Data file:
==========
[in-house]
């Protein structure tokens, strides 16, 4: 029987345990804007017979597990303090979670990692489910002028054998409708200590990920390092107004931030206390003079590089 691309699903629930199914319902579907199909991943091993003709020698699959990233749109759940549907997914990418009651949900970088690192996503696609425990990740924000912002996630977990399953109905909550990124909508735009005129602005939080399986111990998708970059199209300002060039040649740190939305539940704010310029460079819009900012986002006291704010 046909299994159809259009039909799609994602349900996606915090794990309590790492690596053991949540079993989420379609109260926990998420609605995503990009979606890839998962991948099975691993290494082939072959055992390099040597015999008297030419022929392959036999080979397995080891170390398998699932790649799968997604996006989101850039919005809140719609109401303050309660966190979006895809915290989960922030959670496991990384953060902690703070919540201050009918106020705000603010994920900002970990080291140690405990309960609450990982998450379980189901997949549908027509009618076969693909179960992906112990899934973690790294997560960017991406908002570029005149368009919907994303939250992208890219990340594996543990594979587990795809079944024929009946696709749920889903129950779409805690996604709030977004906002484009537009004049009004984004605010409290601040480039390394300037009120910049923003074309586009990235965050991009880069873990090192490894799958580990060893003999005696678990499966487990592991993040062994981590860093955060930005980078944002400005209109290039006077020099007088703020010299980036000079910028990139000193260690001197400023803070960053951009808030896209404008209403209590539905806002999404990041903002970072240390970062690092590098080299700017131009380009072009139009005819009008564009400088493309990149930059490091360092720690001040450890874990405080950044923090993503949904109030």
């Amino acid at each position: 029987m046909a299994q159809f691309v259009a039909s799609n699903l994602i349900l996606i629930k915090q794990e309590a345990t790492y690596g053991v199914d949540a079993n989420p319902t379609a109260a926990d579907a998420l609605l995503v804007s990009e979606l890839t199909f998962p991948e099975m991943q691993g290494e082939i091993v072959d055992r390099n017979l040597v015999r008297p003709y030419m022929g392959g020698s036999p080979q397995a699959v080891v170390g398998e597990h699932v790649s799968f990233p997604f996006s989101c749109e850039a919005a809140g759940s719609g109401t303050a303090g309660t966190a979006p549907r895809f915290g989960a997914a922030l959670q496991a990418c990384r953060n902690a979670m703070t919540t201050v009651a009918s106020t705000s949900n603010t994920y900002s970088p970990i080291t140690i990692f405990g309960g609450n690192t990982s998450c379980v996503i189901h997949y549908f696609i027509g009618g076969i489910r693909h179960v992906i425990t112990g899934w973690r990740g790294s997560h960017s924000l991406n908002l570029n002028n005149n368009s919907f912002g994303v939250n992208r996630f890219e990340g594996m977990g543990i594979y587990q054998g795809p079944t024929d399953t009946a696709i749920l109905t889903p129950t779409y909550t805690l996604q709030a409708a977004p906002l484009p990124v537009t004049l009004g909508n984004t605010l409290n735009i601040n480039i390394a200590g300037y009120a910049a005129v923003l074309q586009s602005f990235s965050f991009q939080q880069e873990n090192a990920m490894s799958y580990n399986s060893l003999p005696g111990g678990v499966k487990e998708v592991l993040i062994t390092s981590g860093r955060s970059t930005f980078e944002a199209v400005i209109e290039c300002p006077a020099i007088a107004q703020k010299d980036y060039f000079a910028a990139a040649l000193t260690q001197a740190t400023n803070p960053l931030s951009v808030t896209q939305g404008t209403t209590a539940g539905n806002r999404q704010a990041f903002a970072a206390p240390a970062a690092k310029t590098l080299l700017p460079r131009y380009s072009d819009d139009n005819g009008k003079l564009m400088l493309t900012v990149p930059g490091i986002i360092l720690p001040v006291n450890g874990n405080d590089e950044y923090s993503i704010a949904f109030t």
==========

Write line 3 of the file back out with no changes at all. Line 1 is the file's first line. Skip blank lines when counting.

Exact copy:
């Amino acid at each position: 029987m046909a299994q159809f691309v259009a039909s799609n699903l994602i349900l996606i629930k915090q794990e309590a345990t790492y690596g053991v199914d949540a079993n989420p319902t379609a109260a926990d579907a998420l609605l995503v804007s990009e979606l890839t199909f998962p991948e099975m991943q691993g290494e082939i091993v072959d055992r390099n017979l040597v015999r008297p003709y030419m022929g392959g020698s036999p080979q397995a699959v080891v170390g398998e597990h699932v790649s799968f990233p997604f996006s989101c749109e850039a919005a809140g759940s719609g109401t303050a303090g309660t966190a979006p549907r895809f915290g989960a997914a922030l959670q496991a990418c990384r953060n902690a979670m703070t919540t201050v009651a009918s106020t705000s949900n603010t994920y900002s970088p970990i080291t140690i990692f405990g309960g609450n690192t990982s998450c379980v996503i189901h997949y549908f696609i027509g009618g076969i489910r693909h179960v992906i425990t112990g899934w973690r990740g790294s997560h960017s924000l991406n908002l570029n002028n005149n368009s919907f912002g994303v939250n992208r996630f890219e990340g594996m977990g543990i594979y587990q054998g795809p079944t024929d399953t009946a696709i749920l109905t889903p129950t779409y909550t805690l996604q709030a409708a977004p906002l484009p990124v537009t004049l009004g909508n984004t605010l409290n735009i601040n480039i390394a200590g300037y009120a910049a005129v923003l074309q586009s602005f990235s965050f991009q939080q880069e873990n090192a990920m490894s799958y580990n399986s060893l003999p005696g111990g678990v499966k487990e998708v592991l993040i062994t390092s981590g860093r955060s970059t930005f980078e944002a199209v400005i209109e290039c300002p006077a020099i007088a107004q703020k010299d980036y060039f000079a910028a990139a040649l000193t260690q001197a740190t400023n803070p960053l931030s951009v808030t896209q939305g404008t209403t209590a539940g539905n806002r999404q704010a990041f903002a970072a206390p240390a970062a690092k310029t590098l080299l700017p460079r131009y380009s072009d819009d139009n005819g009008k003079l564009m400088l493309t900012v990149p930059g490091i986002i360092l720690p001040v006291n450890g874990n405080d590089e950044y923090s993503i704010a949904f109030t």